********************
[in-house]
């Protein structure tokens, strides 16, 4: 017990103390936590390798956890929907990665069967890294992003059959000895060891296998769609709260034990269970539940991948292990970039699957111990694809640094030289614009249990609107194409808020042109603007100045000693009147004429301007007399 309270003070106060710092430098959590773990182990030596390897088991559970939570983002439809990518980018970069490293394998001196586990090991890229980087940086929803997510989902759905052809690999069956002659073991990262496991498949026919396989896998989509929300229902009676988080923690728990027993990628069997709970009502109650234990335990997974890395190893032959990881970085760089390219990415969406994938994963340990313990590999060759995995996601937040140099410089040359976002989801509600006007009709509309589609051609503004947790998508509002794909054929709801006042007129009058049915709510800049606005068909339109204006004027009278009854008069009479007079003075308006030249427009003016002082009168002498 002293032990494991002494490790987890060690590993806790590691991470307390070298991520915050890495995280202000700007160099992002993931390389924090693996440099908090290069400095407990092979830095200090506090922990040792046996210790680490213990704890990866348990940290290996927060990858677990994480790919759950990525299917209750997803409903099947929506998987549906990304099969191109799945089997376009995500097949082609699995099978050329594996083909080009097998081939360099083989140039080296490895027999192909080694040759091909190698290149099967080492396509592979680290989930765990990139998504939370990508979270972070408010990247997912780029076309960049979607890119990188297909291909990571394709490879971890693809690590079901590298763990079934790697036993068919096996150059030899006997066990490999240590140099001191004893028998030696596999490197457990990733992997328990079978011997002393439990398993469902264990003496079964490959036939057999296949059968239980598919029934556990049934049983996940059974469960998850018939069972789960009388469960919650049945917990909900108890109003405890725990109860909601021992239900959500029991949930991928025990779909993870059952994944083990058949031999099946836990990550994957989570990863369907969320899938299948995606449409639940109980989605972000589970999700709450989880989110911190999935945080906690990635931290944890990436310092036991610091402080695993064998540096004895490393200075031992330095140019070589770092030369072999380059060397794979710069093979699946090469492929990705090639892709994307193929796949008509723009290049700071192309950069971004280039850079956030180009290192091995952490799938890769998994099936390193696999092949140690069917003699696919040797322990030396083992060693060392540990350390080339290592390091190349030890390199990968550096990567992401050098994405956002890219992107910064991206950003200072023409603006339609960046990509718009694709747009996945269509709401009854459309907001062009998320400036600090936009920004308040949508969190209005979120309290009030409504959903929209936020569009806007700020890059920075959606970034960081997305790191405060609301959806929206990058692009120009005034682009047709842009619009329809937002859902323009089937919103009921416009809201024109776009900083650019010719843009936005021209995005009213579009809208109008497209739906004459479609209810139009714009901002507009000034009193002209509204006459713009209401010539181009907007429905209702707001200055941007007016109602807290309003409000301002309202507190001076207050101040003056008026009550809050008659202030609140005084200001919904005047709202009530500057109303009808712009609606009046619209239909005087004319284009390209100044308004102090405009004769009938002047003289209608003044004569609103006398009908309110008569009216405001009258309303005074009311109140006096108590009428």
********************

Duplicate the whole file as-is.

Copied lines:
[in-house]
């Protein structure tokens, strides 16, 4: 017990103390936590390798956890929907990665069967890294992003059959000895060891296998769609709260034990269970539940991948292990970039699957111990694809640094030289614009249990609107194409808020042109603007100045000693009147004429301007007399 309270003070106060710092430098959590773990182990030596390897088991559970939570983002439809990518980018970069490293394998001196586990090991890229980087940086929803997510989902759905052809690999069956002659073991990262496991498949026919396989896998989509929300229902009676988080923690728990027993990628069997709970009502109650234990335990997974890395190893032959990881970085760089390219990415969406994938994963340990313990590999060759995995996601937040140099410089040359976002989801509600006007009709509309589609051609503004947790998508509002794909054929709801006042007129009058049915709510800049606005068909339109204006004027009278009854008069009479007079003075308006030249427009003016002082009168002498 002293032990494991002494490790987890060690590993806790590691991470307390070298991520915050890495995280202000700007160099992002993931390389924090693996440099908090290069400095407990092979830095200090506090922990040792046996210790680490213990704890990866348990940290290996927060990858677990994480790919759950990525299917209750997803409903099947929506998987549906990304099969191109799945089997376009995500097949082609699995099978050329594996083909080009097998081939360099083989140039080296490895027999192909080694040759091909190698290149099967080492396509592979680290989930765990990139998504939370990508979270972070408010990247997912780029076309960049979607890119990188297909291909990571394709490879971890693809690590079901590298763990079934790697036993068919096996150059030899006997066990490999240590140099001191004893028998030696596999490197457990990733992997328990079978011997002393439990398993469902264990003496079964490959036939057999296949059968239980598919029934556990049934049983996940059974469960998850018939069972789960009388469960919650049945917990909900108890109003405890725990109860909601021992239900959500029991949930991928025990779909993870059952994944083990058949031999099946836990990550994957989570990863369907969320899938299948995606449409639940109980989605972000589970999700709450989880989110911190999935945080906690990635931290944890990436310092036991610091402080695993064998540096004895490393200075031992330095140019070589770092030369072999380059060397794979710069093979699946090469492929990705090639892709994307193929796949008509723009290049700071192309950069971004280039850079956030180009290192091995952490799938890769998994099936390193696999092949140690069917003699696919040797322990030396083992060693060392540990350390080339290592390091190349030890390199990968550096990567992401050098994405956002890219992107910064991206950003200072023409603006339609960046990509718009694709747009996945269509709401009854459309907001062009998320400036600090936009920004308040949508969190209005979120309290009030409504959903929209936020569009806007700020890059920075959606970034960081997305790191405060609301959806929206990058692009120009005034682009047709842009619009329809937002859902323009089937919103009921416009809201024109776009900083650019010719843009936005021209995005009213579009809208109008497209739906004459479609209810139009714009901002507009000034009193002209509204006459713009209401010539181009907007429905209702707001200055941007007016109602807290309003409000301002309202507190001076207050101040003056008026009550809050008659202030609140005084200001919904005047709202009530500057109303009808712009609606009046619209239909005087004319284009390209100044308004102090405009004769009938002047003289209608003044004569609103006398009908309110008569009216405001009258309303005074009311109140006096108590009428």